Chartwells, the education catering arm of Compass Group, has been awarded an £8m, five-year contract with Anglesey County Council to cater for more than 9,500 pupils across the island's 39 primary schools, five secondary schools and one special needs school.
Chartwells will launch its new menus across the primary schools in September. Some menus have been created in collaboration with chef and Leon co-founder Allegra McEvedy alongside Chartwells' chefs and its team of nutritionists, for ‘Chef Allegra's Takeover Tuesdays'.
Retendering the contract has provided financial savings, some of which will be used by the council's executive to further subsidise the cost of primary school meals. From 1 September the cost of a meal will be reduced by 30p to £2.20.
The contract will be supported by the recently launched Compass Cymru – part of Compass Group UK & Ireland, that operates as a localised offering. The contract was previously held by Caterlink.
Anglesey's education portfolio holder, councillor Meirion Jones, said: "We are pleased to award the contract to Chartwells following a lengthy and robust competitive tender process. The evaluation panel was made up of council officers, head teachers representatives and an independent catering consultant. This is an important new contract which will ensure that our pupils and staff continue to receive a healthy and wholesome school meal."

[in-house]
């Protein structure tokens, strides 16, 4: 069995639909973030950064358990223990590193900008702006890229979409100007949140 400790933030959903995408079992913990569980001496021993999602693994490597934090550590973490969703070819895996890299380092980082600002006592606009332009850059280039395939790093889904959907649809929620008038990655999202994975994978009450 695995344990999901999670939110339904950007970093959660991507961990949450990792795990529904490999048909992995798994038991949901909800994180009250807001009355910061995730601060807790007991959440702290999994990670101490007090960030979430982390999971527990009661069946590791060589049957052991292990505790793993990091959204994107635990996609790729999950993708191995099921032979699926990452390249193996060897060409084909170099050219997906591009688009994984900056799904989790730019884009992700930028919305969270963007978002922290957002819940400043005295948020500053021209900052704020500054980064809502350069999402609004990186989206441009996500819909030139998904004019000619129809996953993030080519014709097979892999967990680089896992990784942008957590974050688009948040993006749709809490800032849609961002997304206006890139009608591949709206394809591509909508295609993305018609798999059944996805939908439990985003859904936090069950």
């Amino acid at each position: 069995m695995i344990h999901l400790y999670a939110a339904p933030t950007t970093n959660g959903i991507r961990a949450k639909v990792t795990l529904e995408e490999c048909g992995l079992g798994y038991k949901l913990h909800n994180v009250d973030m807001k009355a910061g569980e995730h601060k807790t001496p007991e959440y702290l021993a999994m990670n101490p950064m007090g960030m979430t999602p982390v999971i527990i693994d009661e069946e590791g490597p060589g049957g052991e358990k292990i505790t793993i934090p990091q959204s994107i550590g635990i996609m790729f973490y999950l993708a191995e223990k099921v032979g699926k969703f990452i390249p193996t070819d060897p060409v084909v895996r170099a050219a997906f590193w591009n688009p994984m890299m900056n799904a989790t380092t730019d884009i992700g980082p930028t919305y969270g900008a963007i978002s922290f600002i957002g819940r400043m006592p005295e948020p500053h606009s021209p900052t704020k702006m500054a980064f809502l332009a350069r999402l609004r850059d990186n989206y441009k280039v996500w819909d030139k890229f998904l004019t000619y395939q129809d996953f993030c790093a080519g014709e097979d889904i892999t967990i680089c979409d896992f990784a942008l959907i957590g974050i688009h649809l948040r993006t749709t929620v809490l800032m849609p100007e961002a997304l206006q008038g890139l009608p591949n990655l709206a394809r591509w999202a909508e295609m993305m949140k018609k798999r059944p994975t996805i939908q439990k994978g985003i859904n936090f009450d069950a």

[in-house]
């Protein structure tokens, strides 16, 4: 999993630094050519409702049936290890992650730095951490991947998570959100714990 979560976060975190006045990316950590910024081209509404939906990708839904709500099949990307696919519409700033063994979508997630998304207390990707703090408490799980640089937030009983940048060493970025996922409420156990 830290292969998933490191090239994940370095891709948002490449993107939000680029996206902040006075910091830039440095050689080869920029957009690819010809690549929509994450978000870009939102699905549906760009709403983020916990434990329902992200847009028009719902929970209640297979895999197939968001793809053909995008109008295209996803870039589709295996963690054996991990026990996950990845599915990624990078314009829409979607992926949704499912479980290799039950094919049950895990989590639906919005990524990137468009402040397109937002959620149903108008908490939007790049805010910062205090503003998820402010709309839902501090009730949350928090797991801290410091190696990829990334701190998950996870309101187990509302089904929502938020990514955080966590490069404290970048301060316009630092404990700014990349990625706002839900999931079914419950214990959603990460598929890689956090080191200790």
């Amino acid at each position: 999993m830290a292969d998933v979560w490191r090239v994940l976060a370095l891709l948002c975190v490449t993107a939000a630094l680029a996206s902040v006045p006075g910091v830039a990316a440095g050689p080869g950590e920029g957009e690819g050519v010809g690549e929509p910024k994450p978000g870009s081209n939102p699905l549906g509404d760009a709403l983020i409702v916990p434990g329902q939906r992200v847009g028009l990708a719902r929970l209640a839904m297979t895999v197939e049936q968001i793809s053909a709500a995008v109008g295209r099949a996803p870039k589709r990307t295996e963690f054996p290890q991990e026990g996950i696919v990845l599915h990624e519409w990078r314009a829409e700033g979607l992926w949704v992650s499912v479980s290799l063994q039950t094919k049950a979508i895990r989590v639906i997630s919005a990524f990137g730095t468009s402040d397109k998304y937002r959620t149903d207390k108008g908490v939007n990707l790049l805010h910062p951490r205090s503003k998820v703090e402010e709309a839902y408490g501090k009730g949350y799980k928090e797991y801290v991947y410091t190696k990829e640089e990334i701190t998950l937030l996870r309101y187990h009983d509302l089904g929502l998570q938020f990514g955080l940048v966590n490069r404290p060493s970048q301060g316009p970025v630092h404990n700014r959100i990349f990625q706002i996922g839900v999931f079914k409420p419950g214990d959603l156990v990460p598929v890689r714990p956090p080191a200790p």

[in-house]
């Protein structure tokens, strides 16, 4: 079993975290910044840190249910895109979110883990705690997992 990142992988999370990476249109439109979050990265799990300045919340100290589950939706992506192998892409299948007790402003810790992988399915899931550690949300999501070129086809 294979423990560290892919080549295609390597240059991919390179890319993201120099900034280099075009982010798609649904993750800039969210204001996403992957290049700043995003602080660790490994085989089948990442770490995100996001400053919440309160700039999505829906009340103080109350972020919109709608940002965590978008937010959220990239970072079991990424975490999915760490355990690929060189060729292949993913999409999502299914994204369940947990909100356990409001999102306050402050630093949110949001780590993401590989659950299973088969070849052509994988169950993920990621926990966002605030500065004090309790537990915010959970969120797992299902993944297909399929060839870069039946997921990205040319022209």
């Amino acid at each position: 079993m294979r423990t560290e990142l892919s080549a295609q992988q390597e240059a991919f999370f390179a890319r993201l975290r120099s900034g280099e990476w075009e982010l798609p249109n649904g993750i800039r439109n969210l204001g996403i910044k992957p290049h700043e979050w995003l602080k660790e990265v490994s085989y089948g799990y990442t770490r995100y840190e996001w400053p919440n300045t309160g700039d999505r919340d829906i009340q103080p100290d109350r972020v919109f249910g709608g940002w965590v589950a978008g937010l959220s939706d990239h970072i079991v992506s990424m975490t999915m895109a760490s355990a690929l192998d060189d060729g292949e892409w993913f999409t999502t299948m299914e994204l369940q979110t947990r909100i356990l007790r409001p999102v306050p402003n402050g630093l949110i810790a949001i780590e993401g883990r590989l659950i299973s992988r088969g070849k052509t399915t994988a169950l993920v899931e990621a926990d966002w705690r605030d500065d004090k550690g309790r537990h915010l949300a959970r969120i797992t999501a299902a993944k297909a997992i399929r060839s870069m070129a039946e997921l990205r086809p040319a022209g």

Charlie Brown, managing director of Chartwells, said: "We are delighted to be working with Anglesey County Council to deliver school meals to the children of Anglesey. We are passionate that every child has access to nutritious food. We welcome the council's decision to subsidise the school meal offer, enabling many more families to access school lunch.
"We work hard to provide value for money and will also be supporting schools with access to information on nutrition and healthy eating, through lessons and demonstrations with our culinary teams, as well as additional learning materials."
Chartwells works with around 2,000 schools across the UK. The group hit the headlines earlier this year after a free school meals parcel prime minister Boris Johnson described as "disgraceful" went viral.